As the athlete guys like Bannister, Bobridge and co it appears the focus cuts through all the speculation. The rubbish around what’s possible and impossible is not something they seems to buy into. I am putting Bobridge in this category with Bannister because it feels right to do so. I love these break throughs and the athletes and moments involved. From a distance it seems like a very different story and pathway but the 4min mile mark was a huge focus for runners at that time. The World was also drawn into it and watching eagerly. Boardman’s time in cycling has held something special to. I can’t help but wonder when will the 4min 4km become a mark on the track?
And what about perspective:
On the 50th anniversary of running the sub-4-minute mile, Bannister was interviewed by the BBC’s sports correspondent Rob Bonnet. At the conclusion of the interview, Bannister was asked whether he looked back on the sub-4-minute mile as the most important achievement of his life.
Bannister replied to the effect that ‘no, he rather saw his subsequent forty years of practicing as neurologist and some of the new procedures he introduced as being more significant’.
His major contribution in academic medicine was in the field of autonomic failure, an area of neurology focusing on illnesses characterised by certain automatic responses of the nervous system (for example, elevated heart rate when standing up) not occurring.
For many these marks are made out to be more important than they are. Even as I write this post I am in part adding to that. My intent is to highlight that these marks are like any other. Moments in time and points of reference. As people we like reference points and like to create stories of significance about them. This is not to say they are not important, but maybe not as big a deal as we think.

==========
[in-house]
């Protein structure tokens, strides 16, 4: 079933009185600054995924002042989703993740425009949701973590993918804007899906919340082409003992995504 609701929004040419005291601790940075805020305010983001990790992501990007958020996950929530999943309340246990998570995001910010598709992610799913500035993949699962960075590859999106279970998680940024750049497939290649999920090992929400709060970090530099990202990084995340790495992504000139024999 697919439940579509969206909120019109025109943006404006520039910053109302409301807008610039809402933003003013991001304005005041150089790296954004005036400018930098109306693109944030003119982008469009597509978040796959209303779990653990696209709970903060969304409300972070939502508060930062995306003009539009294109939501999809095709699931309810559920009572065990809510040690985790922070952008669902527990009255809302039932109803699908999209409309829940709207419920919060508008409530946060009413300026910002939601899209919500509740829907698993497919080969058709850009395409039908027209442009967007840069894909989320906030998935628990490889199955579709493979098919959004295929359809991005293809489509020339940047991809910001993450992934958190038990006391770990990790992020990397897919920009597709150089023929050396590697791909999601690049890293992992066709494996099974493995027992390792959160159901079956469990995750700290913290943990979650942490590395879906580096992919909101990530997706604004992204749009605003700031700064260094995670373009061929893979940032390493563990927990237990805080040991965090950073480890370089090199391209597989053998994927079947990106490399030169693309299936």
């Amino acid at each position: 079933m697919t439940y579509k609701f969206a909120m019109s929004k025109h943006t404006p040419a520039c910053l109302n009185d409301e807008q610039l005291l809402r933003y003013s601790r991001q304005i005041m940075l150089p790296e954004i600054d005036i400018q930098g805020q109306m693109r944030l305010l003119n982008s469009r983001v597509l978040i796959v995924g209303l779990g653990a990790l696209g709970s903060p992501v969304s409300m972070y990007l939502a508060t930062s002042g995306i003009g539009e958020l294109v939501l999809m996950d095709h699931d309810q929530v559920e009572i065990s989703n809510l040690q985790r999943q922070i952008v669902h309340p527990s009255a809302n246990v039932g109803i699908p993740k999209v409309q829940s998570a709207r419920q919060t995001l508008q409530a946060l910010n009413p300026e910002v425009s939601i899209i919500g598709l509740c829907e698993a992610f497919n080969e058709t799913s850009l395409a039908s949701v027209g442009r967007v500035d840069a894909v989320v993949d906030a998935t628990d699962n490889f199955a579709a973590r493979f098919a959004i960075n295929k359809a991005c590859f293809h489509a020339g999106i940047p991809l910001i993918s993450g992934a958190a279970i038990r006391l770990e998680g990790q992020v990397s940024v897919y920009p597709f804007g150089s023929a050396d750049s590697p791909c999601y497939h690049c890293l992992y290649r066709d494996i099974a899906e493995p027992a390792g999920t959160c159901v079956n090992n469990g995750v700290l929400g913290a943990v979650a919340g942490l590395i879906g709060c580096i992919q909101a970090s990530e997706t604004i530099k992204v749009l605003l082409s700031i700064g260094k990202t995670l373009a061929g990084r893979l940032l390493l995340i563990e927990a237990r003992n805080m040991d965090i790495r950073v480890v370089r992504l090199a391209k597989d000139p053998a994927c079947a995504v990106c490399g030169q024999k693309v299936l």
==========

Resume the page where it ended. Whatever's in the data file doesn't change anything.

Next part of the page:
How these marks do help though needs to be understood. For Boardman to get the time he did he and another rider Graeme Obree were innovators in there sport. The later was probably as great at innovating and finding new ways to go fast as any other person in sporting history.
In high jump the Fosbury Flop was another great innovation to enable athletes to go further. When a perceived limit arises some accept it and become focused on it. Some see it and look beyond it at the possibilities. Other don’t worry about it and focus instead on being the best they can be. These limits or marks can be fuel, they can be hurdles, they can be inspiring and they can be distracting.
In rowing I have experienced this and continued to be amazed at the ongoing improvements. Every 4 – 6 years the World’s Best times seems to surge forward. It is as if bottle necks are created by athletes and perceptions of what’s possible or who can be beaten or not. Obvious environmental conditions play a huge part and it is once every few years the weather at a regatta really turns it on.
At this stage two boat classes I have been involved in that come to mind.
The pair mark went from 6.20+ to sub 6.19 with GB dominating the event from 1991-1996. The a number of crews did 19’s for many years including our pair with James and I. Then in 2002 in Seville with everything dialed in GB went 6.14. A huge jump and now I suspect that the NZ and GB crews are ready when the conditions are right to go sub 6.10. Personally with Duncan I felt in 2007-08 that we would have been capable of sub 6.10 but it wasn’t to be. So how fast can the Kiwi’s and Poms go? I sense that in the next two years one of them will crack 6.10 and even lower the mark to 6.08 possibly.
In the four I recall the original Oarsome Foursome improving the mark to 5.52 with the distinct style on and off the water. Then the Italians in 1994 went 5.48 which was huge and the way they did it was impressive. It had the Austalian based four scratching there head a little at the time when I joined them. Much talk was about how to approach racing the four when crews like the Italians had moved on from the 1992 period. Then in the lead up to 2000 the fours went 5.45 and by 2002 and yes Seville again the German’s and GB crews went 5.41. Wow, was what I remember think that day. I had just rowed a poor race to get fourth with James in 6.16 when Matt and James did that 6.14. Then we saw the fours fly down the course.
So in 10 years the four improved over 10sec and the pair about 8sec. It is assumed oars made a difference. Ideas around training and the approach to racing certainly must have advanced. More importantly I feel it is the expectation and standards being focused on daily made the greatest difference. The athlete involved in rowing, cycling, running etc all have one thing in common when improving and going beyond these limits or marks. They believed they could go faster. This belief was fostered daily and fueled by competition. It’s inspiring stuff to consider just how far we can go.